Troy treasurer says $20,000 is missing from town’s coffer

Posted June 18, 2013, at 7:38 p.m.

TROY, Maine — Police are investigating financial discrepancies indicating that more than $20,000 is missing from the town office, according to Sharon Moody, the new town treasurer.

Moody said Tuesday the discrepancies were discovered earlier this year when the town’s auditing firm of Keel Hood from Fairfield found that deposits listed in the town’s financial books did not match deposits made to the bank. Checks paid to the town were being deposited, but cash paid by residents was often not being deposited.

“That was a big red flag right there,” Moody said. “That’s a lot of money for a small town.”

The town’s former treasurer, Kathy Mattingly resigned on March 29. Moody was then appointed by selectmen to serve as treasurer — a job she had held for 22 years until she retired in January 2012, when Mattingly replaced her.

Moody said she has worked for the past few months on reconstructing the town’s financial records. She said records were very incomplete, out of order and with many inconsistencies. Moody said her work and that of the auditor found that more than $20,000 was missing.

When contacted by the BDN on Tuesday, Mattingly said she resigned in March for health reasons. She said the last time she spoke with the chairman of the board of selectmen, Brian Piper, she was told that some money was unaccounted for. She declined to comment further.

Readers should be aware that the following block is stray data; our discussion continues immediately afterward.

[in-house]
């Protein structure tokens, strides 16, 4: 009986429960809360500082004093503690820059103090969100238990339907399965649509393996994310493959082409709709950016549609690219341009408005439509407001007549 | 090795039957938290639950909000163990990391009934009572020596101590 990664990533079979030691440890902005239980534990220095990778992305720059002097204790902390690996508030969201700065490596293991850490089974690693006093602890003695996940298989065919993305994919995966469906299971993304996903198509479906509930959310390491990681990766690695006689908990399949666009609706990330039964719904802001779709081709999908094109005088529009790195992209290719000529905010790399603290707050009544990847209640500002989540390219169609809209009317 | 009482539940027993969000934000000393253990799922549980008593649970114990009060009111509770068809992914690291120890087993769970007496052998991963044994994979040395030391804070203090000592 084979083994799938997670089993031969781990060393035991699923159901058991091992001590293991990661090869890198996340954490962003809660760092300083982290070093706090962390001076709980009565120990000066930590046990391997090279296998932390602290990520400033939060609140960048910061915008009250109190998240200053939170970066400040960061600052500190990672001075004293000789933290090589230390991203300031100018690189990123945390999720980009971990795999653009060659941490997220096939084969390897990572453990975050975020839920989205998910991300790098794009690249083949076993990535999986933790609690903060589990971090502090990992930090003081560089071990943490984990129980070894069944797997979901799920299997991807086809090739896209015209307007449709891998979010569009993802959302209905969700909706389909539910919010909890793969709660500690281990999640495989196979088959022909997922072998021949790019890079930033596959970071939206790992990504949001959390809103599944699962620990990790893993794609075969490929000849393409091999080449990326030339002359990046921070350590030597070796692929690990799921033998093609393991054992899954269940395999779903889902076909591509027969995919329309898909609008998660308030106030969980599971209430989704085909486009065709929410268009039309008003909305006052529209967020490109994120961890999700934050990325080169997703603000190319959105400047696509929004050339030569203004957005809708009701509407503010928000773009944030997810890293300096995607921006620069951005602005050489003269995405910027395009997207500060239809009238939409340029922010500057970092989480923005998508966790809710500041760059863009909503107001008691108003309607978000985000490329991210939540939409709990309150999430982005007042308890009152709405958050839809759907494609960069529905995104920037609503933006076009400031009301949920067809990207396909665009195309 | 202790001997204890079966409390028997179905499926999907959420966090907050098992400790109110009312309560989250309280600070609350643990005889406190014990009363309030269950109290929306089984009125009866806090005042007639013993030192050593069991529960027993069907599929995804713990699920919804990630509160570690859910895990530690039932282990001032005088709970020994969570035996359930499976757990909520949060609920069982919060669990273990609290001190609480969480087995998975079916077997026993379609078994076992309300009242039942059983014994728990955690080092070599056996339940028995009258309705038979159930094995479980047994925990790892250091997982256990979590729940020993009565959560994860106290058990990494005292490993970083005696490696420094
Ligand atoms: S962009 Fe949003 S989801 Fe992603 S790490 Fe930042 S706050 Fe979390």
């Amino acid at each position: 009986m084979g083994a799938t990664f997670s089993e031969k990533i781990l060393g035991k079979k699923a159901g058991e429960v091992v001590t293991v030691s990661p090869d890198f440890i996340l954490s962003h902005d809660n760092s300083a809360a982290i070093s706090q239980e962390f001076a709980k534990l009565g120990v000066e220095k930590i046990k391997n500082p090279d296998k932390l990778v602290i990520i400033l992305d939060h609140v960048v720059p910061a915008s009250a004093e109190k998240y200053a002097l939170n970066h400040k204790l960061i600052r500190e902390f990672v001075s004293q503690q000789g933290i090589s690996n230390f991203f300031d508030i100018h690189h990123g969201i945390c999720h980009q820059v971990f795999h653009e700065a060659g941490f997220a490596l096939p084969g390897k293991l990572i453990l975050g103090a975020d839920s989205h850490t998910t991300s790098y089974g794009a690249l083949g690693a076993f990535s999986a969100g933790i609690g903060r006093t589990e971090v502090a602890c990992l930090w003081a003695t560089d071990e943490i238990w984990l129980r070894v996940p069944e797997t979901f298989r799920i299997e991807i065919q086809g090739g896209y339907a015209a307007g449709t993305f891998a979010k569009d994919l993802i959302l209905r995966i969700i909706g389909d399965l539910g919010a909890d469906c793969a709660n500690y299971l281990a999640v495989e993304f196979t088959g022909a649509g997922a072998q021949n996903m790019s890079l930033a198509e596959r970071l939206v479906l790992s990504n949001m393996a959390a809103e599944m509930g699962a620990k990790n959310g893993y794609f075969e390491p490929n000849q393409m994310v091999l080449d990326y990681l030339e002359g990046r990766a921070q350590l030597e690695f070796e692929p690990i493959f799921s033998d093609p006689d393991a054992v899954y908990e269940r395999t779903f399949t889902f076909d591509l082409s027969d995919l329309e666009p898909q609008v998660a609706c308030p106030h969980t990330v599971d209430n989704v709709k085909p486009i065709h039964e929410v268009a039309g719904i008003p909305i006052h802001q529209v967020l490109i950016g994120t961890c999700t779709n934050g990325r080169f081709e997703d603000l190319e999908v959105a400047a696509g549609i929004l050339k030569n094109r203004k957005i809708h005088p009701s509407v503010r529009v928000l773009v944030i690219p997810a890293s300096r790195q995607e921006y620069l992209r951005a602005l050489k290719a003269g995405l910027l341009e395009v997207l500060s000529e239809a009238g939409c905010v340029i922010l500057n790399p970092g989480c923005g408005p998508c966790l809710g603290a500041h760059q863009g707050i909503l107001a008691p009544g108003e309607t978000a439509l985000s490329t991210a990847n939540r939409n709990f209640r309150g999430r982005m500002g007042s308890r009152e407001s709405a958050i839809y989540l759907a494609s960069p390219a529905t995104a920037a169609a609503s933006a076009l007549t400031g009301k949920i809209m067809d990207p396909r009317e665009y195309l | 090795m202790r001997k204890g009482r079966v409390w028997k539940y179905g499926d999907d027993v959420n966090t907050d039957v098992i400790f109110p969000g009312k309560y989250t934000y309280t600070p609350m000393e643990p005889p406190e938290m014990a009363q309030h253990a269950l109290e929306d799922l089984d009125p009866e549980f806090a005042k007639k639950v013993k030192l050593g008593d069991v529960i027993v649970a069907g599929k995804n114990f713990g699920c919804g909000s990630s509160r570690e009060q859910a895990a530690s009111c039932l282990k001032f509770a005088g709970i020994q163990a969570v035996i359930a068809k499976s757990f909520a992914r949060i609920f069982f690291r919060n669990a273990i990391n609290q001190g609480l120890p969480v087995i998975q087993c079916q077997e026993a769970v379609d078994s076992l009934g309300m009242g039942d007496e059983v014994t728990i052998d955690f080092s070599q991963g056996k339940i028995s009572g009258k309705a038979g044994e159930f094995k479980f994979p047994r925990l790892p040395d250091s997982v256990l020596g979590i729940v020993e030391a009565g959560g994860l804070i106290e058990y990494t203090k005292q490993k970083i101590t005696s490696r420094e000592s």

When Piper was contacted and asked about the missing money, he said that he would “not comment on an ongoing investigation.”

Moody said information has been turned over to the Waldo County Sheriff’s Office, and that she met with a detective from the department on Tuesday.

A telephone message was left with the sheriff’s office on Tuesday, but not returned. District Attorney Geoffrey Rushlau on Tuesday would not comment on whether there is an ongoing investigation.

Residents were not told about any financial discrepancies during Monday night’s special town meeting. But voters were asked for, and they approved spending $9,000 for computer software, hardware and training expenses to computerize the town’s accounting functions, Moody said.

Troy has 1,030 residents, according to the 2010 U.S. Census.

The town raised $798,000 in taxes last year.

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